Daniel Ellsberg’s reply to Arthur Schlesinger’s “Eyeless in Indochina” (NYR, October 21) has been delayed. Meanwhile, the following reply has been received from Leslie Gelb, whose views were discussed in Mr. Schlesinger’s essay. Mr. Gelb was the director of the task force that produced the Pentagon Papers. Further comment by Mr. Ellsberg and Mr. Schlesinger will appear in coming issues.
At one point in his essay “Eyeless in Indochina,” Arthur Schlesinger, Jr., notes that he and Daniel Ellsberg agreed on the inscrutability of history. I would like to join them in this and, having done so, to join them, too, in shedding further inscrutability by insisting on my own interpretation of Vietnam.
Mr. Schlesinger pitted his revised version of the quagmire thesis (it was all a mistake, a lot of wishful thinking) against Mr. Ellsberg’s anti-quagmire thesis (it was all clear-sighted malice aforethought). In the process, Mr. Schlesinger has wrongly lumped my views with those of Mr. Ellsberg.
I do not agree with either gentleman. In order to explain this, to show why I disagree especially with Mr. Schlesinger, and to argue that the optimism versus pessimism issue is not, to my mind, the central Vietnam issue, I am compelled, embarrassingly, to briefly quote myself. In an article in Foreign Policy, “Vietnam: The System Worked,” I wrote that three propositions suggest why the United States became involved in Vietnam, why the process was gradual, and what the real expectations of our leaders were:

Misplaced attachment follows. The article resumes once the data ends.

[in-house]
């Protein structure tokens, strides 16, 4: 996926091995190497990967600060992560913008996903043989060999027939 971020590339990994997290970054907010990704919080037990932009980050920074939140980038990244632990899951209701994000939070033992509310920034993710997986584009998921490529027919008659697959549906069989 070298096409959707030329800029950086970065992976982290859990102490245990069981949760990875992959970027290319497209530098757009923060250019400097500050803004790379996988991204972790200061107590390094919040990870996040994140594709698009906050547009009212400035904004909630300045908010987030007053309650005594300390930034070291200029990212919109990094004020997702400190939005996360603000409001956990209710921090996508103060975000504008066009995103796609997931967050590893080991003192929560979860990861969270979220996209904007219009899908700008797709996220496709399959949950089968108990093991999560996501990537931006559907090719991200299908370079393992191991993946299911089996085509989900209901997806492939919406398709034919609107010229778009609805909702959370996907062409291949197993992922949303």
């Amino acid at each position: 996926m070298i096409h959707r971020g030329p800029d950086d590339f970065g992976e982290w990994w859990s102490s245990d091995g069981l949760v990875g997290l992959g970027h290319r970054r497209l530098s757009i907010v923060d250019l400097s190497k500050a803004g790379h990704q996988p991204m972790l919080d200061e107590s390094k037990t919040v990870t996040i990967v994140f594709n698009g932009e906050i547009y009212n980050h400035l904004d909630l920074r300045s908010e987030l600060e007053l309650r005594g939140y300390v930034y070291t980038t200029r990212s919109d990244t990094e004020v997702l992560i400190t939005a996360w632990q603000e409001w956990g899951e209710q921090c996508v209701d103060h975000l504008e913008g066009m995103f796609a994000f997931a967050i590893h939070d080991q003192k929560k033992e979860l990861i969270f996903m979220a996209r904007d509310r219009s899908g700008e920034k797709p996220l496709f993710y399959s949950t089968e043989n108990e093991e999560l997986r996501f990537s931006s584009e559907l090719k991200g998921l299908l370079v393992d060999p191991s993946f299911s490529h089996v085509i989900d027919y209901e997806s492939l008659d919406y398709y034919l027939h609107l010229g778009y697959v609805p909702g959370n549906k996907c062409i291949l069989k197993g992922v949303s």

First, US involvement in Vietnam is not mainly or mostly a story of step by step, inadvertent descent into unforeseen quicksand. It is primarily a story of why US leaders considered that it was vital not to lose Vietnam by force to Communism. Our leaders believed Vietnam to be vital not for itself, but for what they thought its “loss” would mean internationally and domestically.
The point I meant to make is that the forces driving American actions in Vietnam were 1) strategically, a belief that the world was filled with dominoes—a psychology based on strategic links as well as on the Munich analogy, and notions of prestige; and 2) domestically, a belief that political instability and ungovernability would inevitably flow from the loss of a country to communism—the pathology of anti-communism. These forces, more than predictions of either success or failure, caused our leaders to plunge on. To put it another way, our leaders persisted in Vietnam neither because they were promised victory nor because they anticipated defeat, but because they believed they had to: “They ‘saw’ no acceptable alternative.” This is largely what I meant by the statement quoted by both Messrs. Ellsberg and Schlesinger that “US involvement did not stem from a failure to foresee consequences.” Both, however, chose to assume that this statement solely concerned the anti-quagmire thesis.
Mr. Ellsberg and I also differ on the emphasis to be placed on domestic and international forces. Mr. Ellsberg would have us now believe that the overriding …